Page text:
– the regular performance, under only general supervision, of work along specialized or technical lines requiring special training, experience, or knowledge; or

– the execution, under only general supervision, of special assignments and tasks;

4) AND: – a monthly salary equivalent to no less than two times the state minimum wage for full-time employment;

5) AND: – primarily being engaged in duties which meet the test of the exemption (meaning that more than 50% of the employee’s worktime is spent on the above-listed duties).

Professional Exemption

The professional exemption is available when an employee is employed in a professional capacity, meaning that the employee’s employment has all of the following characteristics:

1) – Either:

– holding a license or certification by the State of California and being primarily engaged (more than 50% of worktime) in the practice of one of the following recognized professions: law, medicine, dentistry, optometry, architecture, engineering, teaching, or accounting; or

– being primarily engaged (more than 50% of worktime) in an occupation commonly recognized as a learned or artistic profession, meaning employed by means of work which :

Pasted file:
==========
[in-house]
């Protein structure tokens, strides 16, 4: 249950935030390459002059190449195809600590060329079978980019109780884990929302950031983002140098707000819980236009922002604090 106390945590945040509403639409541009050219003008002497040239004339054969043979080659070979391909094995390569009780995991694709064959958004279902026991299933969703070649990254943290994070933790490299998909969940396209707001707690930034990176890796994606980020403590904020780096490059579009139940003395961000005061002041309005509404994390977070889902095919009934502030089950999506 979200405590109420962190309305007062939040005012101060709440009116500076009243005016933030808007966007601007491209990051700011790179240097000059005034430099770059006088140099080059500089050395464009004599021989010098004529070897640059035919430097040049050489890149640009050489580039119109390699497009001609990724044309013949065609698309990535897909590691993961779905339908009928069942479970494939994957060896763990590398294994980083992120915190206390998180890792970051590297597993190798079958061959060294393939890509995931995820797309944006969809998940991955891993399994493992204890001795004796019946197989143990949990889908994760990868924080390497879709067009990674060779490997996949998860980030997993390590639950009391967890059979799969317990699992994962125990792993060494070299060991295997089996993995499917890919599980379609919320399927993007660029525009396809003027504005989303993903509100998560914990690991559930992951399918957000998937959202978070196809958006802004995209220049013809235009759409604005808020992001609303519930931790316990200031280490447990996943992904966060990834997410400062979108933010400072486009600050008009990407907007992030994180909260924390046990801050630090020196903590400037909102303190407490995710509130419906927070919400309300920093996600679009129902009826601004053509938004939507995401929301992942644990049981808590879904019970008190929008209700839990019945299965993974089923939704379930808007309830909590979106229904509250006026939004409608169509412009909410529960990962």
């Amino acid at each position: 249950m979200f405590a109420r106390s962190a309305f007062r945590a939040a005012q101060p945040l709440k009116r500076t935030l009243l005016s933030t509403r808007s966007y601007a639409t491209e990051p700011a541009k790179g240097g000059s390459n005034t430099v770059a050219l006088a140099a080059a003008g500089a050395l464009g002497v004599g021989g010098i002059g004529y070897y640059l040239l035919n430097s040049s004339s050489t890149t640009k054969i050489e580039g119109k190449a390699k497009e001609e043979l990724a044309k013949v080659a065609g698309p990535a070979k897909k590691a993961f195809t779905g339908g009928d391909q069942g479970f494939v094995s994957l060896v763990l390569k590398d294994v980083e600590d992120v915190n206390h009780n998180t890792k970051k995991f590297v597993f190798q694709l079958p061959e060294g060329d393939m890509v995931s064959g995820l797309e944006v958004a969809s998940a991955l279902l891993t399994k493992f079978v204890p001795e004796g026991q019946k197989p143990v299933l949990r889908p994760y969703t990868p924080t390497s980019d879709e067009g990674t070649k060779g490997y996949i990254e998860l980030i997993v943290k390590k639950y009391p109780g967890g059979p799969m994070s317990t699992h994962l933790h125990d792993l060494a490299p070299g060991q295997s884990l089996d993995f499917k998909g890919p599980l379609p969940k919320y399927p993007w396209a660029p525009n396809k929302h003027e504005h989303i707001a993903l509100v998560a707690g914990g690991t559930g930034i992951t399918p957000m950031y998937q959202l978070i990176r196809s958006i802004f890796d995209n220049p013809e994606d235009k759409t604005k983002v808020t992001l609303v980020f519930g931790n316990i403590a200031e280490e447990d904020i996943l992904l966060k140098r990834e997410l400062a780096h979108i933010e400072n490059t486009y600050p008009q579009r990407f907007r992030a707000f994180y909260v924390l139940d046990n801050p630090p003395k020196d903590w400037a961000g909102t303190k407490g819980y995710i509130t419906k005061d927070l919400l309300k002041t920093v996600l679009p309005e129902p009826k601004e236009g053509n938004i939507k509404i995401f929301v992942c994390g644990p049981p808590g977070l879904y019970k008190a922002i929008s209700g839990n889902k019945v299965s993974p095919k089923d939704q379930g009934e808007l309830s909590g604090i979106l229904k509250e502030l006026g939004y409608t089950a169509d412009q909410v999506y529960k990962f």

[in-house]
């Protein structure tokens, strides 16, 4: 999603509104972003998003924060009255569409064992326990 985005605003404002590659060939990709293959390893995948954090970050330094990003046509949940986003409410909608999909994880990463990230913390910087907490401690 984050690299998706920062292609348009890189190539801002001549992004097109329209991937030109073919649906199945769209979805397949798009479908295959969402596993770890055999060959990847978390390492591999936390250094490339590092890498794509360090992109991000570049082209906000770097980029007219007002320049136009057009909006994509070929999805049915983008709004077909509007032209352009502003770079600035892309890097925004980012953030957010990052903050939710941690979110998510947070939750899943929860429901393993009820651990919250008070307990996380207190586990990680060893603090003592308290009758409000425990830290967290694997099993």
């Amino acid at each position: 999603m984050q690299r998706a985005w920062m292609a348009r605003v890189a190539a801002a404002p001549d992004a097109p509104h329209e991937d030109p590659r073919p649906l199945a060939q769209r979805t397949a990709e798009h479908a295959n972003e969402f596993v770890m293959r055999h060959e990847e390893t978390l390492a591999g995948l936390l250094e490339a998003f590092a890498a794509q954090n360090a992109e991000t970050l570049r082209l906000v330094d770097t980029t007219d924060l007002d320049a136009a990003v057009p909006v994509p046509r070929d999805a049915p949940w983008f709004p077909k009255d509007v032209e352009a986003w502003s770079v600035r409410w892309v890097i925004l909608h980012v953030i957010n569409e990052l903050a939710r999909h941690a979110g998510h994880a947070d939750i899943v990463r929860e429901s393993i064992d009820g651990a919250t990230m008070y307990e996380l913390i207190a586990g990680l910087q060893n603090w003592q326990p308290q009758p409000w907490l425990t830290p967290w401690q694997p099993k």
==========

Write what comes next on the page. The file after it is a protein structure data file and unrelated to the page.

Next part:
– requires knowledge of an advanced type in a field of science or learning; or

– is original and creative in character in a recognized field or artistic endeavor, and the result of which depends primarily on the invention, imagination, or talent of the employee; and

– is predominantly intellectual and creative and is of such character that the output produced or the result accomplished cannot be standardized in relation to a given period of time;

2) AND: – customary and regular exercise of discretion and independent judgment in the performance of either of the applicable duties set forth above;

3) AND: – a monthly salary equivalent to no less than two times the state minimum wage for full-time employment.

Comments are closed.